Q: Is a screen still required when a robot is moved at low speeds only?

A: Yes, a screen can be left out only if the robot is moved at low speeds, and the operator constantly has to press a deadman’s button in order to allow the release for movement. This option has to be available in order to be able to program the robot, for instance, but it is rarely used in a production environment.


Q: Can the robot and operator interact without having to switch off the robot by means of hardware?

A: This is possible, provided you use Safe Robots. These robots are fitted with special features that allow you to take the robot by the hand and to “guide” it, or to hand a product to the robot without a hardware switch-off.


Q: When using a robot, do you always have to maintain a PLe safety solution?

A: No, the risk analysis should give a definitive answer about this.  Robot systems are usually executed in PLd in a perfectly safe manner.


Q: Can a robot be started remotely?

A: No, unless exceptional safety measures were taken, a system cannot be started without the operator being able to ensure that no dangerous situations can occur (a person being locked up inside the system).


Q: What are the signals to read safety sensors?

A: A continuous 24V signal, and the machine will stop when the signal stops. In the case of redundancy, two contacts are used; 1 contact in the 24V circle and 1 contact in the 0V circle. There also may be two 24V identical channels, whereby pulses create diversity. They are also referred to as time signals. The latter are mainly used when safety sensors are connected to safety controls.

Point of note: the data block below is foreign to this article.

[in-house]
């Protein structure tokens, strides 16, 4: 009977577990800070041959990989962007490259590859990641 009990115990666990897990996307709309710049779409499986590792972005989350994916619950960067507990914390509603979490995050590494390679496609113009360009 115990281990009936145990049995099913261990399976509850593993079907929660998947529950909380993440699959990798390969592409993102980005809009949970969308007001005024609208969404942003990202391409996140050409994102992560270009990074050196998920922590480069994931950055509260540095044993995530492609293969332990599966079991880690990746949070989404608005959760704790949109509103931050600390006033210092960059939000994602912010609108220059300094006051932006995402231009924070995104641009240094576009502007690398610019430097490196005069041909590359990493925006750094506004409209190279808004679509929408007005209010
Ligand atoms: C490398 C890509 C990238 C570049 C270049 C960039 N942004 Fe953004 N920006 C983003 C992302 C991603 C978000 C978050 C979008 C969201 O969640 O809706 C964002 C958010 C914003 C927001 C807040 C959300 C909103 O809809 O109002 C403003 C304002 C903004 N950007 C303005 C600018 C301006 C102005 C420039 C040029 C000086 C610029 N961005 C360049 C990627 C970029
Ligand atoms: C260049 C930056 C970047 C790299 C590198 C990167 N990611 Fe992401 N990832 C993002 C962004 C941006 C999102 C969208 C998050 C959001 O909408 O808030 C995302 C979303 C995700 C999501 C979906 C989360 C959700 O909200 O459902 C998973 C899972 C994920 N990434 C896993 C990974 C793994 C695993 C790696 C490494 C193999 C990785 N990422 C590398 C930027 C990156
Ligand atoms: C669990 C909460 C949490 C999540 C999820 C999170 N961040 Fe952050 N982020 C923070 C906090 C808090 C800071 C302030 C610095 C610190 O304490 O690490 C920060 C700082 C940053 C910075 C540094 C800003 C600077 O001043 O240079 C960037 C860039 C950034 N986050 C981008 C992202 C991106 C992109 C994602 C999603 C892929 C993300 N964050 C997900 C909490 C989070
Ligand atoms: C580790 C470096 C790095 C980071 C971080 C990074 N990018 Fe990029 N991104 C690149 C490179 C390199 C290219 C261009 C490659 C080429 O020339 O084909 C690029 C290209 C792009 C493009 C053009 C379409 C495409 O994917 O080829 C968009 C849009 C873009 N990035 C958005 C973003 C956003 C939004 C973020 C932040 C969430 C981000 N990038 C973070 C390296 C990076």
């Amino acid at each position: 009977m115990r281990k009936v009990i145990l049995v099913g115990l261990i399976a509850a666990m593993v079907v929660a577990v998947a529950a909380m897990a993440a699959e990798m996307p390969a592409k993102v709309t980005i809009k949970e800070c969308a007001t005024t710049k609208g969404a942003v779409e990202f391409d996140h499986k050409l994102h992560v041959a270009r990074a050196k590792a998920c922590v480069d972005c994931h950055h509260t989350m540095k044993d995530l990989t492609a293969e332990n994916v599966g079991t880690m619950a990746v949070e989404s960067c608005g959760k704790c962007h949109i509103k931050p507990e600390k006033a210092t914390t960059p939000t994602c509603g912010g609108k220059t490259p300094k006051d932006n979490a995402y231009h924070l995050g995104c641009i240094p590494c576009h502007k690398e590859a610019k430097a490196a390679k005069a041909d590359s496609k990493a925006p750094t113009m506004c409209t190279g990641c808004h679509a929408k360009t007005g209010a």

Q: Who checks the cable for short-circuiting, the controls or the sensor?

A: In the case of highly technological sensors, this is done by the sensor and the controls should not be doing it. In the case of electromechanical sensors with potential-free contacts, it is the task of the controls. In the latter case, the controls first have to send time signals to the contacts in the safety sensor.


Q: Can I secure all doors with PLe without carrying out a risk analysis?

A: The current Machine Directive stipulates a risk analysis is mandatory, at all times. This will prevent matters from being overlooked.


Q: Is machine safety always expensive and awkward and doesn’t it invite manipulation?

A: No, smart solutions often are simple solutions that save you money in the process. Also, if you follow the new recommendations of the EN-ISO14119, manipulation can be eliminated. The condition is that you do not merely follow the rules, but that you also creatively interpret them. Sharing knowledge is a good contribution in that respect.


Q: Can I use pictograms to warn others against unsafe situations?

A: Yes, but only as a last resort. First, the statutory obligations under the Machine Directive have to be followed, and all unsafe situations have to be ruled out in the design. Any unsafe situations that still remain have to be secured by means of technical solutions. The final step is affixing warnings on the machines in the form of pictograms.